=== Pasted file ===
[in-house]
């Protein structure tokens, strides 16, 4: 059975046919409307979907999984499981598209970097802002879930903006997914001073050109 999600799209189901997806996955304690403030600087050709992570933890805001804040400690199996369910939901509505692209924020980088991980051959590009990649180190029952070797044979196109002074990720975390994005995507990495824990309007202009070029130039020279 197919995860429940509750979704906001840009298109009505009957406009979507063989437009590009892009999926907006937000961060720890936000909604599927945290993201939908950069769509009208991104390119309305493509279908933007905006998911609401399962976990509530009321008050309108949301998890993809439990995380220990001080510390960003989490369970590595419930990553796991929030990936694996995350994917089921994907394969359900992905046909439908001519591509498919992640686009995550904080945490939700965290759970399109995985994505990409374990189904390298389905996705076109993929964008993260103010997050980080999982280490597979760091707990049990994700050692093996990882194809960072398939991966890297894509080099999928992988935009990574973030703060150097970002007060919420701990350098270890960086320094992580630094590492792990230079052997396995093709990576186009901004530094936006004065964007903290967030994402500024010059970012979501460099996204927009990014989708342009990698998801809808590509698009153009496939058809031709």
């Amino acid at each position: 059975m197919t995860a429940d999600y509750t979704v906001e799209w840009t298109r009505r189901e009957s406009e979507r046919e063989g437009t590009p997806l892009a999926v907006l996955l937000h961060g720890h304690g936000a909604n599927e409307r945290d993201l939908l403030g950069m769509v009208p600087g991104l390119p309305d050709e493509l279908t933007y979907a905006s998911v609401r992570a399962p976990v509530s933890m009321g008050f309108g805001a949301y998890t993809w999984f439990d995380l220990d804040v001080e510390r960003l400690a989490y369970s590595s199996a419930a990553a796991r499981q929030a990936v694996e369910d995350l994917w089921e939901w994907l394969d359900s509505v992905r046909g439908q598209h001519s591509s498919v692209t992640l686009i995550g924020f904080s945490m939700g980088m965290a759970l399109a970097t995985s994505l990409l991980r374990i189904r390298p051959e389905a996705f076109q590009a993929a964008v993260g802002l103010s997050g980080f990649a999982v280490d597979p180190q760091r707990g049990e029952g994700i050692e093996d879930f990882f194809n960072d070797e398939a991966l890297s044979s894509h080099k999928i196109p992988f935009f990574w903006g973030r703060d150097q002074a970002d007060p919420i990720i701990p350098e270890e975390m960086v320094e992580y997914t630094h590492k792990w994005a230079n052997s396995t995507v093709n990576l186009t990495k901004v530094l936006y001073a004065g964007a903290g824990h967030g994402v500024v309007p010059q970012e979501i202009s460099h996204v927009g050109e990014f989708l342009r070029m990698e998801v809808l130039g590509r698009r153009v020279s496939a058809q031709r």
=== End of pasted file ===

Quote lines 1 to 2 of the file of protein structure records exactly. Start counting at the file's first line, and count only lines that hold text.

[in-house]
């Protein structure tokens, strides 16, 4: 059975046919409307979907999984499981598209970097802002879930903006997914001073050109 999600799209189901997806996955304690403030600087050709992570933890805001804040400690199996369910939901509505692209924020980088991980051959590009990649180190029952070797044979196109002074990720975390994005995507990495824990309007202009070029130039020279 197919995860429940509750979704906001840009298109009505009957406009979507063989437009590009892009999926907006937000961060720890936000909604599927945290993201939908950069769509009208991104390119309305493509279908933007905006998911609401399962976990509530009321008050309108949301998890993809439990995380220990001080510390960003989490369970590595419930990553796991929030990936694996995350994917089921994907394969359900992905046909439908001519591509498919992640686009995550904080945490939700965290759970399109995985994505990409374990189904390298389905996705076109993929964008993260103010997050980080999982280490597979760091707990049990994700050692093996990882194809960072398939991966890297894509080099999928992988935009990574973030703060150097970002007060919420701990350098270890960086320094992580630094590492792990230079052997396995093709990576186009901004530094936006004065964007903290967030994402500024010059970012979501460099996204927009990014989708342009990698998801809808590509698009153009496939058809031709």